So now all I have to do is work out how to let it go…

Postscript – to any previous readers, I seem to have inadvertently deleted my last post on the courage required to be authentic. Sorry about that! Entirely accidental (and a bit annoying to be honest!)

Additional postscript – I worked out how to reinstate posts I’d deleted, so it’s back. Yay!

Before, during and after

So I went to this Wake Up Sydney event and Clare Bowditch really struck a chord – if you will excuse the unintended pun. Actually – she struck two chords.

Clare talked about living your life as if you are the ‘before’ in a ‘before and after’ picture. Not just in terms of physicality – although I know I am not alone in having lived most of my life in perpetual preparation for the wonderful things that will happen if I am ever 5kgs lighter – but in terms of life generally. As if now is just the rubbish bit before all the really great stuff is going to happen.

And I realised that this is how I have lived the last nearly 5 years – since my marriage ended.

I’ve lived as if these years are something to be endured, to be passed through until I get to the ‘after’ in which I will be happy, and loved and everything will make sense again.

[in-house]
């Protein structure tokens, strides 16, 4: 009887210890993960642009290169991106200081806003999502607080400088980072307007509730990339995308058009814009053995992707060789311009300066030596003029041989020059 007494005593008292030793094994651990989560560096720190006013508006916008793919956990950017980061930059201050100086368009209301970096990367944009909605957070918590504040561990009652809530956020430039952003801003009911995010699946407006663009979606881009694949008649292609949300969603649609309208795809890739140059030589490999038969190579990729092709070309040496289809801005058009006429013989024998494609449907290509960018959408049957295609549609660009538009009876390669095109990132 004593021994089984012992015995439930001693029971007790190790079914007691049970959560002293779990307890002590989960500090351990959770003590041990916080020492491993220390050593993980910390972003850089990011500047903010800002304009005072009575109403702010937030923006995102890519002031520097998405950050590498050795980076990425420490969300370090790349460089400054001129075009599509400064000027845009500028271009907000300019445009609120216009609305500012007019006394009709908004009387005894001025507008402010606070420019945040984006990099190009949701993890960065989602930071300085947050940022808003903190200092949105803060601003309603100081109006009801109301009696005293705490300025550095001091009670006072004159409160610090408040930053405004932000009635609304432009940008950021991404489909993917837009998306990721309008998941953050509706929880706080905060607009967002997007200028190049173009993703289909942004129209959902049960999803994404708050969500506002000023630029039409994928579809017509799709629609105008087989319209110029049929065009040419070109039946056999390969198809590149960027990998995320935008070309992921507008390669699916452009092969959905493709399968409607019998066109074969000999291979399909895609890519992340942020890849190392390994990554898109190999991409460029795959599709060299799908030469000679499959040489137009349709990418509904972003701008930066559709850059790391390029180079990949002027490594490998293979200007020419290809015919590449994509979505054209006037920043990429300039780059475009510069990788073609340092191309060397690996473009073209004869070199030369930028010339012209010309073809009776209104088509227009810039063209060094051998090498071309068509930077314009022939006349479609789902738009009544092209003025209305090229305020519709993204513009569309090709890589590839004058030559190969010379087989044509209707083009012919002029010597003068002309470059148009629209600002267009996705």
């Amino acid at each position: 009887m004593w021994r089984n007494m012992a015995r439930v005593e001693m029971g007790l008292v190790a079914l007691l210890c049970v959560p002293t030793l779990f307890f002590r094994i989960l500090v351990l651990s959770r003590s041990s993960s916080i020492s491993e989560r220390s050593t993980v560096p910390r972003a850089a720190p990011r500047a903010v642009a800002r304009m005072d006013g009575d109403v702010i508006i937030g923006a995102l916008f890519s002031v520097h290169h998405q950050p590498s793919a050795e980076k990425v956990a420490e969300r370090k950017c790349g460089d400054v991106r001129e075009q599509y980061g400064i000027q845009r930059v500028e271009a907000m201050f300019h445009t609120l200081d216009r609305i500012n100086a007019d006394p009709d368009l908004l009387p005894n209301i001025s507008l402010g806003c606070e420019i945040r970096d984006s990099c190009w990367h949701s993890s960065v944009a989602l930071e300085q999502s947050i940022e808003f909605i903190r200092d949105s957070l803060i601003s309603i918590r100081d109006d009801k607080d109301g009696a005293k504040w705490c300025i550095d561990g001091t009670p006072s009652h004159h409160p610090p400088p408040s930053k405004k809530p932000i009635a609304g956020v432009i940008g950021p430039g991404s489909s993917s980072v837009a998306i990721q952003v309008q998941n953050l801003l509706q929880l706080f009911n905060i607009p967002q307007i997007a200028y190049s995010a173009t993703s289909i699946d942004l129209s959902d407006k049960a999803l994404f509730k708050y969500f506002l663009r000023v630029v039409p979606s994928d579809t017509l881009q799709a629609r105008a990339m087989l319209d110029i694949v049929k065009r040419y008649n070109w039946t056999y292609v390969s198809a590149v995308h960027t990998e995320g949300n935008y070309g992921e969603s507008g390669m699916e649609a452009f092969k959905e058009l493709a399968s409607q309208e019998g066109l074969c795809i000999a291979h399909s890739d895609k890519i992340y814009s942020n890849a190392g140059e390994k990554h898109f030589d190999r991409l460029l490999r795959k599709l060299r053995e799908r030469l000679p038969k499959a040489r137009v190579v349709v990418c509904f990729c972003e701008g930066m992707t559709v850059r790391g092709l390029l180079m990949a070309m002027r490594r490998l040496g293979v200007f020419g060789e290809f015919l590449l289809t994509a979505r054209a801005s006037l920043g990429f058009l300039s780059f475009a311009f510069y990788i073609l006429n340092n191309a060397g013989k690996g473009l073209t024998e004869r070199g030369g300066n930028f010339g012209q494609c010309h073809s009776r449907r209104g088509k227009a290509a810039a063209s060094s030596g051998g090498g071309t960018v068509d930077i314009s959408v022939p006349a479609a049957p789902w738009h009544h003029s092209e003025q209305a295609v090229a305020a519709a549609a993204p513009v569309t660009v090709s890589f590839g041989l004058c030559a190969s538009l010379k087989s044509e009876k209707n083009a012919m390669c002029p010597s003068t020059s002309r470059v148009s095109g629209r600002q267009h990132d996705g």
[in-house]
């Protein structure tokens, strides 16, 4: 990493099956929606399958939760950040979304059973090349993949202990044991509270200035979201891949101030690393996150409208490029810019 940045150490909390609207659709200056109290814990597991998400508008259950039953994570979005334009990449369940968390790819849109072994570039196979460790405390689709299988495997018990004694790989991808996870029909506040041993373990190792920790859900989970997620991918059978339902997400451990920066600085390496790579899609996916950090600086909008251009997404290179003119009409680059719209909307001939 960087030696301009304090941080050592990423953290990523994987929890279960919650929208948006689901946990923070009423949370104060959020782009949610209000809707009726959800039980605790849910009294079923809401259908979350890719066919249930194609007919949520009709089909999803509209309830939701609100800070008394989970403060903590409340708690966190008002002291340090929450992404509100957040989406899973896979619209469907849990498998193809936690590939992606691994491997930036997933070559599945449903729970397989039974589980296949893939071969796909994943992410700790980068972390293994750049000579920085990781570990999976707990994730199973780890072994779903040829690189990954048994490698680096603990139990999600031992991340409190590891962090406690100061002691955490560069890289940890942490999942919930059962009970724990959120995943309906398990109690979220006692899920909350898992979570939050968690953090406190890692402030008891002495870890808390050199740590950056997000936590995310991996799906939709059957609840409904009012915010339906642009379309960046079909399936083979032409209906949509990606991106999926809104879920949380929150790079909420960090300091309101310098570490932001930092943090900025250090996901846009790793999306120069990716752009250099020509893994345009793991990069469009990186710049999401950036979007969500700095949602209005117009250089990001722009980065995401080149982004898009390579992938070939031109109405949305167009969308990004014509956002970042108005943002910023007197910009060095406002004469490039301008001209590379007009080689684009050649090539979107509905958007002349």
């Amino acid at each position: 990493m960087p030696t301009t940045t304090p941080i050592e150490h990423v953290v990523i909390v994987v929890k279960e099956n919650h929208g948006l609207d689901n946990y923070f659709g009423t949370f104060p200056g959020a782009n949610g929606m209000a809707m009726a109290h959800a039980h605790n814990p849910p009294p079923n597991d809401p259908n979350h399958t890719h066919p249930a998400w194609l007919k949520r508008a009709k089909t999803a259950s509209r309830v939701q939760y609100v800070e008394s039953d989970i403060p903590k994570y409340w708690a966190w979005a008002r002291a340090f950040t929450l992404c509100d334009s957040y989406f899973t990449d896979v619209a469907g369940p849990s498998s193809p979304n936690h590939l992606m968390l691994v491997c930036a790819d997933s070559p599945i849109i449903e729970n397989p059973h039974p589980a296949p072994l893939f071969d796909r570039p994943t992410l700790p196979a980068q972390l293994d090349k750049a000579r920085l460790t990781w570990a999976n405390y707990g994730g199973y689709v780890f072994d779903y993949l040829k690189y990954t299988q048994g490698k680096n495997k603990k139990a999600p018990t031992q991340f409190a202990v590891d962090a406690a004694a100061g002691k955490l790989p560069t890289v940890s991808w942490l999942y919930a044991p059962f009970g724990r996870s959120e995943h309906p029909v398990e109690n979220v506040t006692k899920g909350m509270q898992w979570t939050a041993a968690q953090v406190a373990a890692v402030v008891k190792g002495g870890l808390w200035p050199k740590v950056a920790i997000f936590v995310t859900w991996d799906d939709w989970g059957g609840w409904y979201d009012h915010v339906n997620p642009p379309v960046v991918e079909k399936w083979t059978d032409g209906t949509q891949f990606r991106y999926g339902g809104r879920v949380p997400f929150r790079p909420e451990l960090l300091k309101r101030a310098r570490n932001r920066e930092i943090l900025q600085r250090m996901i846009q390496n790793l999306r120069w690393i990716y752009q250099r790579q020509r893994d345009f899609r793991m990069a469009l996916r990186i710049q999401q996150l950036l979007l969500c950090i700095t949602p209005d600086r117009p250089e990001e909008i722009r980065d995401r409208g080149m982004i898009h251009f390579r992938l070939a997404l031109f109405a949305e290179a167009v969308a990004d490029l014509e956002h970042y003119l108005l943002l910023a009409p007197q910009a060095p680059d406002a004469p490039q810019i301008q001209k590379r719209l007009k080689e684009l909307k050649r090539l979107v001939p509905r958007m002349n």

I’ve done this by constantly focusing on the future. Where shall I live? (A much more complex question than it might initially appear, but I’m sure we’ll get to that another day). What shall I do? Who will I be with? What will my life be like? How shall I plan for this life that I’m going to have – this life that isn’t this one?

Some of this has been both necessary and desirable. I’ve needed to plan for a financially secure future, for example.

But what if this is it? What if I found out tomorrow that I won’t make it till next Friday – let alone this mythical future life I’ve been waiting for? I would have to face the fact that I have not really been participating in my own, actual life that has been happening in the here and now – because I’ve been so busy getting ready for the new life that I’ve been hoping is around the corner.

And it occurs to me – this is the life in which my children are spending their last few years at home. These have been the years in which I’ve successfully made a career for myself in a new country, in which I’ve rebuilt a life that could be fun and exciting and enriching. And I’ve barely noticed. I’ve been way too busy getting myself all ready for the much better life that is surely just about to start. And when I haven’t been doing that, I’ve been ruminating about my former life.

I think I’ve been missing out. I’ve been missing out on my own life, because I haven’t been taking any notice. And the only person I’ve got to blame for that is me. My life is happening right here, right now and I’m going to start loving being ‘during’ my life.

And what was the second chord? Well Clare asked us to talk to the person sitting next to us about what we had wanted to be when we grew up. And for me it was a writer.

So – welcome to my blog.